I used to work for Ancestry.com, the largest family history company in the world. One of the interesting challenges I had there was that, while the principles of family history are the same for everyone, each person’s individual quest was radically different. The strategies were the same, but the tactics weren’t.
For example, one line of my ancestors come from Russia, emigrated through Canada, and ended up in Colorado. Each aspect of that journey introduces new, specific challenges that may or may not be covered by high level strategies.
The real challenge was the fact that this individuality within an otherwise global pursuit made it really difficult to talk about the specifics of one customer’s experience in a way that was meaningful to others. There was always a tendency among our customer base to treat success stories as novelties: interesting, but not that useful. They didn’t want to hear about the success of others. They wanted to learn how to succeed in their own journey.
This Time It's Personal
In many ways, writing about disaster recovery is the same. We can talk all we want about our end-to-end disaster recovery solution at a high level, but when the disaster hits your business, it’s personal. It’s not about high-level, philosophical solutions. It’s about your business, your specific problem. It doesn’t matter what’s happened to other people. It matters what’s happening to you.
At the same time, writing and talking about disaster recovery is totally different than writing and talking about family history (beyond the obvious). One of the reasons listening to the successes of others can only get you so far in family history is that those successes are, for all intents and purposes, non-transferrable. Just because someone else effectively used census records to track down their Russian ancestors doesn’t mean that I will be able to do so. In other words, best practices in family history can only get you so far.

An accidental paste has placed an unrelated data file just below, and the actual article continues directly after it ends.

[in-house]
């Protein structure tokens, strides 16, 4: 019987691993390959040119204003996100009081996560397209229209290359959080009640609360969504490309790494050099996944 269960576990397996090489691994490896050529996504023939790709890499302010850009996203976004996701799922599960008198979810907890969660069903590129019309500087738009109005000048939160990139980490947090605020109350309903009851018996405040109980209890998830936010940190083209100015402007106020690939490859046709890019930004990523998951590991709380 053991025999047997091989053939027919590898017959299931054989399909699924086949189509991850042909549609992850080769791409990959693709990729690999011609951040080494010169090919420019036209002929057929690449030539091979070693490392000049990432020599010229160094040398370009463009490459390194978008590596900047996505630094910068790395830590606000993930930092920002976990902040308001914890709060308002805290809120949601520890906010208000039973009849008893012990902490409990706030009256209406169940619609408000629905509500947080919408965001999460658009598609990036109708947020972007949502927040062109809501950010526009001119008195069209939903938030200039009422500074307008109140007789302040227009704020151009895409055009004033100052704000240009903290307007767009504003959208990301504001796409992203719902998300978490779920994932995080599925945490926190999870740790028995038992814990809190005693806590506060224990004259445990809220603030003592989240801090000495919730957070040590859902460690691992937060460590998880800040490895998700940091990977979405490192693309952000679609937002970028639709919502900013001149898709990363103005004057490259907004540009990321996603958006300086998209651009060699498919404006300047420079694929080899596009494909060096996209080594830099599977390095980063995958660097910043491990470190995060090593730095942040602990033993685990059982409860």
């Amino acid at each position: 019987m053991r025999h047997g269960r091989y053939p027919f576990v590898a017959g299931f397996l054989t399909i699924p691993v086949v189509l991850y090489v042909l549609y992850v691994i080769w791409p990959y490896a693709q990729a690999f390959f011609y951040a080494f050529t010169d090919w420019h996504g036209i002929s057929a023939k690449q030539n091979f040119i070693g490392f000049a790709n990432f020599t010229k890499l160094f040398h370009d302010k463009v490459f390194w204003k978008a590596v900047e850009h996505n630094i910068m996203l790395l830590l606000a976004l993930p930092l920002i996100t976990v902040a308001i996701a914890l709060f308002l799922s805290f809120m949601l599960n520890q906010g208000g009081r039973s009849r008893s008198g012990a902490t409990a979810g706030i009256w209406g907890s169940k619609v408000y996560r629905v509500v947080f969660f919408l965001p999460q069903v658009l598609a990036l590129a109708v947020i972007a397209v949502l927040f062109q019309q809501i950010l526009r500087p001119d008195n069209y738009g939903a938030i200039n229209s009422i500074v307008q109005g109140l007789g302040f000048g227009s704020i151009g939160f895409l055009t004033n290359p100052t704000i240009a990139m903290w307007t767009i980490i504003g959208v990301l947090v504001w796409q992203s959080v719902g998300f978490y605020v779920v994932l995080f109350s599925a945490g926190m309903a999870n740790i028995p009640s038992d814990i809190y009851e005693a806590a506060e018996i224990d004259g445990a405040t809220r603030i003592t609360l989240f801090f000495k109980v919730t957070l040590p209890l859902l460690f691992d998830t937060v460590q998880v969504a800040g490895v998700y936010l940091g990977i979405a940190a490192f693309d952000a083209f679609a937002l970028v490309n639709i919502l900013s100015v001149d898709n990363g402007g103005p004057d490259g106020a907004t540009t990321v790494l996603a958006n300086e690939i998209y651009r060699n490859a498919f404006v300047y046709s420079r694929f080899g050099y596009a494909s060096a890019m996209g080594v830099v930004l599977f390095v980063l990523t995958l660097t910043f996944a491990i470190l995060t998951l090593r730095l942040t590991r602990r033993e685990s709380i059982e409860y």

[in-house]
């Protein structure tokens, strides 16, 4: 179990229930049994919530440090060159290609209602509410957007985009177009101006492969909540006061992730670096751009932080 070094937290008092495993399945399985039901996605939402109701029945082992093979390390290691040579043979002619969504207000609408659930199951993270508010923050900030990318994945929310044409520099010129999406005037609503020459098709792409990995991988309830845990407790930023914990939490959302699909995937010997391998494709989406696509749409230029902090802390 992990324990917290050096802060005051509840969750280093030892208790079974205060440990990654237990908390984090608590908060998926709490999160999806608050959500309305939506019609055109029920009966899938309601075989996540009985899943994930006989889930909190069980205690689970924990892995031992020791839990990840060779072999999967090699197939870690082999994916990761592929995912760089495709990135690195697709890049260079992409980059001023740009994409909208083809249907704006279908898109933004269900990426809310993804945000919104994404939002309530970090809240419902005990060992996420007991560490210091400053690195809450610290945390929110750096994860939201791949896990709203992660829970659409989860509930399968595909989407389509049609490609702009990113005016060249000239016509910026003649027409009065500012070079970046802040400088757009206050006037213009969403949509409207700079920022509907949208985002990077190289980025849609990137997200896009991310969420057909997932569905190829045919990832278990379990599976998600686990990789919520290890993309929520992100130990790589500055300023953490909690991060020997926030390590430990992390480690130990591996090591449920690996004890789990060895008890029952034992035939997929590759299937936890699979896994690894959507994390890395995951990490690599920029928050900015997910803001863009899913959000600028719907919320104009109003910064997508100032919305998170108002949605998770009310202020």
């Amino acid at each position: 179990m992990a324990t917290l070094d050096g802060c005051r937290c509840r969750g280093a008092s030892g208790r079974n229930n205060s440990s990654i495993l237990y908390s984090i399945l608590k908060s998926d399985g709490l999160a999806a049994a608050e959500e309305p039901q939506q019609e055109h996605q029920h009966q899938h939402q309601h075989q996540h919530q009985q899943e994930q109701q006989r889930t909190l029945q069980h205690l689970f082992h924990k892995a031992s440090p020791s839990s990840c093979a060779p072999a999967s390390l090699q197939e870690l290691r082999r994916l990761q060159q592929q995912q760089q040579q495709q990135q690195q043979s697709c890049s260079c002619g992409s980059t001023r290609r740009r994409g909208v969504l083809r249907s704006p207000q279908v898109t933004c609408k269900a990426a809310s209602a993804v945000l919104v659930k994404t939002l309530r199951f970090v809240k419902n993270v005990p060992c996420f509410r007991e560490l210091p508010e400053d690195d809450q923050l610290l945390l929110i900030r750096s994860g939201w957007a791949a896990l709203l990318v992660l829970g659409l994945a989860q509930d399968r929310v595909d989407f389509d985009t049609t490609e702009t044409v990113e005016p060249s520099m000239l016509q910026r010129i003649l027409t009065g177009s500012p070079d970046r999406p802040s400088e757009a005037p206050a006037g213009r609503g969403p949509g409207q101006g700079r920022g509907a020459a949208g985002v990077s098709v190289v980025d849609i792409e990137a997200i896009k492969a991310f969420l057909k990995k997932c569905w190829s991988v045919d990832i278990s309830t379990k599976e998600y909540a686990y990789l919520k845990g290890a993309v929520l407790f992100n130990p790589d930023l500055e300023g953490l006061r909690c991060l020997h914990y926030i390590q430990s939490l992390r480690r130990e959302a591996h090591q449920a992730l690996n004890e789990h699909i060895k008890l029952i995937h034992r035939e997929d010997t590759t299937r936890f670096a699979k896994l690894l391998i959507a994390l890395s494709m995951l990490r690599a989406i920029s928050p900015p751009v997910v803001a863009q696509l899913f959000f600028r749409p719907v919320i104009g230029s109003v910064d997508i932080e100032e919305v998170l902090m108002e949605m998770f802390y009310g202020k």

With disaster recovery, the differences are not so drastic. Listening to the experiences of others can and does help you. Even though there are hundreds, maybe thousands of disasters that can cripple you, the paths to a successful disaster recovery are few. Sure, the details will vary from implementation to implementation, but in the end, the general steps will be the same and recognizing the successes of others in their disaster recovery sets the stage for your own.
For example, our recent paper on the success of StorageCraft partners in Hurricane Sandy is full of tips and ideas that you can use in your own environment. The same is true of other papers and our growing list of success stories and case studies.
When it comes down to it, the purpose for telling these kinds of stories is the same whether we’re talking about family history or disaster recovery. Even though the best practices of family history won’t lead you right to your ancestors, they make it possible for you to know what to do when you hit a wall. If you know how to effectively search records, for example, you’ll have a much easier time.
The same is true in disaster recovery. Your disaster may not resemble any of those experienced by our partners, but in their successes are the best practices you need to prepare for whatever comes.
Mat Rayback is Marketing Content Writer at StorageCraft, which works closely with MSPs. Monthly guest blogs such as this one are part of MSPmentor’s annual platinum sponsorship. Read all of StorageCraft’s guest blogs here.